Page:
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Diary of a Care Home Worker

Blog from a Deputy Care Home Manager

Just another Tuesday, or so I thought. Planning my day as I head to work: hairdressers  are coming in, I need to catch up with the well being team, check the training schedule, shift cover for the next week and Heads of Department meeting, if I have time I will squeeze in the medication audit, something less for tomorrow.

Busy, busy, busy. But what you forget is all the other things you might do in your day in between, these are the things that make the job worthwhile, no matter if it brings out your emotion in a happy way or emotional way, but it certainly makes you reflect on life and making a difference.

I entered the kitchenette about 10.30 to grab a coffee and Resident A was in there getting her glass of milk.  She had the news the previous week that her son had died suddenly and in all honesty, everyone was walking on egg shells around her, as they didn’t know what to say. She was a very private lady and only opened up about personal things if she knew and trusted you.

In passing I said “good morning are you ok”, to which she replied “not really, my boy died last week and I will never see him again”. For that split second I froze, not knowing what to say or do, if that was my friend I would give them a hug, Lady A has never really shown emotion.  Did she want a hug, or would she feel uncomfortable? I stood there and thought, then said “would you like to talk about it”. She looked at me and nodded yes.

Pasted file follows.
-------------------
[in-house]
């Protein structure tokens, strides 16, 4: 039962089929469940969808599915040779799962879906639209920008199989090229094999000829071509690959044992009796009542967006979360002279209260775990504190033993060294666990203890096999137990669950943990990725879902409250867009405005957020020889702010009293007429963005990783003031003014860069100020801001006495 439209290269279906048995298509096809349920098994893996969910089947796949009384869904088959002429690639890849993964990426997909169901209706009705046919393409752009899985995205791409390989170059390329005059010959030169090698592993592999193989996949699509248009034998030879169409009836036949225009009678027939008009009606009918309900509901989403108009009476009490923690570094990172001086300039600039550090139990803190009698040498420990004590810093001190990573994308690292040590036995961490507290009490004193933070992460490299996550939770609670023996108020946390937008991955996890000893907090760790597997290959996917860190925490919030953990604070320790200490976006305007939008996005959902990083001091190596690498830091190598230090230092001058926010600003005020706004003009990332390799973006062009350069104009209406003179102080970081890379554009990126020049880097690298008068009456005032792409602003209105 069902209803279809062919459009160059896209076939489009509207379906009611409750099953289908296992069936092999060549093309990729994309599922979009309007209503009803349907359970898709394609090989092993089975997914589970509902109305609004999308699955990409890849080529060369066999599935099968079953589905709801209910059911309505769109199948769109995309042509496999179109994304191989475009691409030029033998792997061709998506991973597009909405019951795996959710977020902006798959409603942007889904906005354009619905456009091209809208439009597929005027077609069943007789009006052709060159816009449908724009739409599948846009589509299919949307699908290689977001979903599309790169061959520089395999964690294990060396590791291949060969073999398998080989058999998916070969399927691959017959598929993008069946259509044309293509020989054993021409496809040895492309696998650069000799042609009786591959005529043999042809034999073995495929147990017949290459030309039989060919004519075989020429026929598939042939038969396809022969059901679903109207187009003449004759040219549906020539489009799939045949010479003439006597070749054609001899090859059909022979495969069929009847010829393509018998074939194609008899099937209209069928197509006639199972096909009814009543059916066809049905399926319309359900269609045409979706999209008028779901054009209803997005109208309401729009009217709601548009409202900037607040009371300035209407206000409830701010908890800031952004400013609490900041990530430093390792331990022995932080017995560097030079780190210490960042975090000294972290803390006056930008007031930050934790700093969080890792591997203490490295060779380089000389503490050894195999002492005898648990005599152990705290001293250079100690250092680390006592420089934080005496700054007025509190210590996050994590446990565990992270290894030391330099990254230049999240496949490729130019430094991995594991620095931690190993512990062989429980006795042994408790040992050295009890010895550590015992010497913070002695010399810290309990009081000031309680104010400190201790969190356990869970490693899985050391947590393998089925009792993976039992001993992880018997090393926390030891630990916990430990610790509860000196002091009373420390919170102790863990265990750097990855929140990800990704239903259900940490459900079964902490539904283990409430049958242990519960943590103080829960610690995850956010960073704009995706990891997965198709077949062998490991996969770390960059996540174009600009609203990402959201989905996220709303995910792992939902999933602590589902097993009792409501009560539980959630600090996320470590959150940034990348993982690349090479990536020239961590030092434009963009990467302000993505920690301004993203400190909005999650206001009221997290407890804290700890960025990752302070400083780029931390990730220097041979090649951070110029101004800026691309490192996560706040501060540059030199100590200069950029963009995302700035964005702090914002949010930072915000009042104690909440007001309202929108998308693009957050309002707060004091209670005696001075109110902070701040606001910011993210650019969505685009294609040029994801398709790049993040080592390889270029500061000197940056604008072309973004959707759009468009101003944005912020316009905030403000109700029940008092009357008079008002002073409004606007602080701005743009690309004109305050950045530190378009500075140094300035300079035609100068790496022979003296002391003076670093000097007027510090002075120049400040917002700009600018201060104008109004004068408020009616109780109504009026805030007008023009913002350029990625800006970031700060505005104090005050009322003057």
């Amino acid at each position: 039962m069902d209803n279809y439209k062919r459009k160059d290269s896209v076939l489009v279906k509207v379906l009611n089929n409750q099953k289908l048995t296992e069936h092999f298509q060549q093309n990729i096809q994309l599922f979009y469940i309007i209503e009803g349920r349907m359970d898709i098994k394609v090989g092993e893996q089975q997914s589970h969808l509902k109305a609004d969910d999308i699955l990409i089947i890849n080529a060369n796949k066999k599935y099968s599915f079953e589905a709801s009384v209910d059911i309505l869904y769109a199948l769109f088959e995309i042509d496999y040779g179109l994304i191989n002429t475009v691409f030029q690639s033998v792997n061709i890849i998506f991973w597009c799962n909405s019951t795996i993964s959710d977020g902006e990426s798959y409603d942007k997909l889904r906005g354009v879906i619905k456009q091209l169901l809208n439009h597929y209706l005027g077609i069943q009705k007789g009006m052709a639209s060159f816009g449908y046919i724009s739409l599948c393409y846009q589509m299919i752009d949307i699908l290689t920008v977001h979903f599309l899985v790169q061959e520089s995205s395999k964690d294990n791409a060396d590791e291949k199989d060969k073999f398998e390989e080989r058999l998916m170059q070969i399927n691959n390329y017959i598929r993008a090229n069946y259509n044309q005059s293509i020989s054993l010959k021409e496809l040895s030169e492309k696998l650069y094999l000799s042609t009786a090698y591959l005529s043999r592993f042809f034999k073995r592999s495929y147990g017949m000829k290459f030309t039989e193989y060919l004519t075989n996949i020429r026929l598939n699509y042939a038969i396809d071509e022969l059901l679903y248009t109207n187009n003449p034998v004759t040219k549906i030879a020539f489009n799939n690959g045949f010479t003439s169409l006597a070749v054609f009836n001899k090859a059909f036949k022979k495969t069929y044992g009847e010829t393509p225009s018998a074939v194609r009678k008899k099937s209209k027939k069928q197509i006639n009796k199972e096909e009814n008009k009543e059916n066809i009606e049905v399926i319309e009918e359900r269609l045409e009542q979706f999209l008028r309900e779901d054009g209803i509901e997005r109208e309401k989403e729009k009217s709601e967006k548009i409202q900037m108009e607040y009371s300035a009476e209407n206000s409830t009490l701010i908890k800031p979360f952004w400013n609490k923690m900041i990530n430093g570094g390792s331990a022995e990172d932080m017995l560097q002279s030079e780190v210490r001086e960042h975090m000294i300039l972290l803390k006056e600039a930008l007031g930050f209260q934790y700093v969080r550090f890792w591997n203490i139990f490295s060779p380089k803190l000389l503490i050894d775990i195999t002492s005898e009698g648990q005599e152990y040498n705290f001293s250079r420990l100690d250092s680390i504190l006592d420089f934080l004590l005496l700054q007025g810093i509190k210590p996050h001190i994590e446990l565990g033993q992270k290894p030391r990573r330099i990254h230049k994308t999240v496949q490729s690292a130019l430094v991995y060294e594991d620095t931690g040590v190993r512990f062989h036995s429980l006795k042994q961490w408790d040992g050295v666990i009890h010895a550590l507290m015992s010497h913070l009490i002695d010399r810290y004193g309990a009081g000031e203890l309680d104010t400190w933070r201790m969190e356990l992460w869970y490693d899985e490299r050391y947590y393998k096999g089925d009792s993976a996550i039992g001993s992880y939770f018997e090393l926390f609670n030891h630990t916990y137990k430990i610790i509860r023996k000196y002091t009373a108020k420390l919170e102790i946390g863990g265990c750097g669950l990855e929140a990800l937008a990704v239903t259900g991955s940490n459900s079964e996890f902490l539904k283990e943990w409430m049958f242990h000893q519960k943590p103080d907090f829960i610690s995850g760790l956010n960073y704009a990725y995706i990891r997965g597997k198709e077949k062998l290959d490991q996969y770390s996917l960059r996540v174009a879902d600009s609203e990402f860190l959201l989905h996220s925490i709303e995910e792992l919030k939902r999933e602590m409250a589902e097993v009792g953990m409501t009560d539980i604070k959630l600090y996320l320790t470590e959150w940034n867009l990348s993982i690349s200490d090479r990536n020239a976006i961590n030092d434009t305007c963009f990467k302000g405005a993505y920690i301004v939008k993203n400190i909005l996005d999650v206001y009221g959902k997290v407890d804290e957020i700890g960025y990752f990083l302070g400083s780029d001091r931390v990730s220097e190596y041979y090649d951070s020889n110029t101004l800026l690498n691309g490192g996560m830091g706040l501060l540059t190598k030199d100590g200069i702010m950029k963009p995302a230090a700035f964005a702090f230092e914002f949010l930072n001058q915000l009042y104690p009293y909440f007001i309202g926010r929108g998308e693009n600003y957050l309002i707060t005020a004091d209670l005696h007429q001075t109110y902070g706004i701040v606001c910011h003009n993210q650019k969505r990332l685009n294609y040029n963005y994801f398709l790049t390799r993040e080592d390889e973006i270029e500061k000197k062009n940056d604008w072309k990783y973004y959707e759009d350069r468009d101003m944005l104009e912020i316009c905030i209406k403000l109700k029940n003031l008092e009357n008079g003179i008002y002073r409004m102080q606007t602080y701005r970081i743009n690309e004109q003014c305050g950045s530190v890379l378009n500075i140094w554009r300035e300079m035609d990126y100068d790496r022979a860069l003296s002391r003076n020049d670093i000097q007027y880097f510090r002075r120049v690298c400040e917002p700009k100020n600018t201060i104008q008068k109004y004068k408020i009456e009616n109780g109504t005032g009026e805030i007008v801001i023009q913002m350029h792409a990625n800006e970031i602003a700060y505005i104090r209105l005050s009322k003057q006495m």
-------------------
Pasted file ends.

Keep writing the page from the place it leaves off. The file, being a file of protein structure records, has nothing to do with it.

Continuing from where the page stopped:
I asked her, if she wanted to talk in her room, so we could have privacy. We were chatting for around 20 minutes. She told me how the police came and broke the news to her and the details of his findings.

I showed compassion and held her hand. She then went onto talk about him as a child, her family life, holidays and showed me pictures of them all, in the years gone by. We finished the chat, by me saying I am here anytime and if she just needs someone to talk to, I’m always here. 

My emotions were zapped, she has lived at the home for over 4 years and never have I had such a touching, connecting conversation with this lady. This made me rethink and realise, how we take everyday “care” for granted, as a worker. Planning our day, going home, days off with our family, but this is their reality and hopefully the trust she gave me, to share her most intimate thoughts, is something I can take away, learn and reflect on, to ensure that I take the time out, to just ask the people living in our home “are you ok, do you want to talk about it”.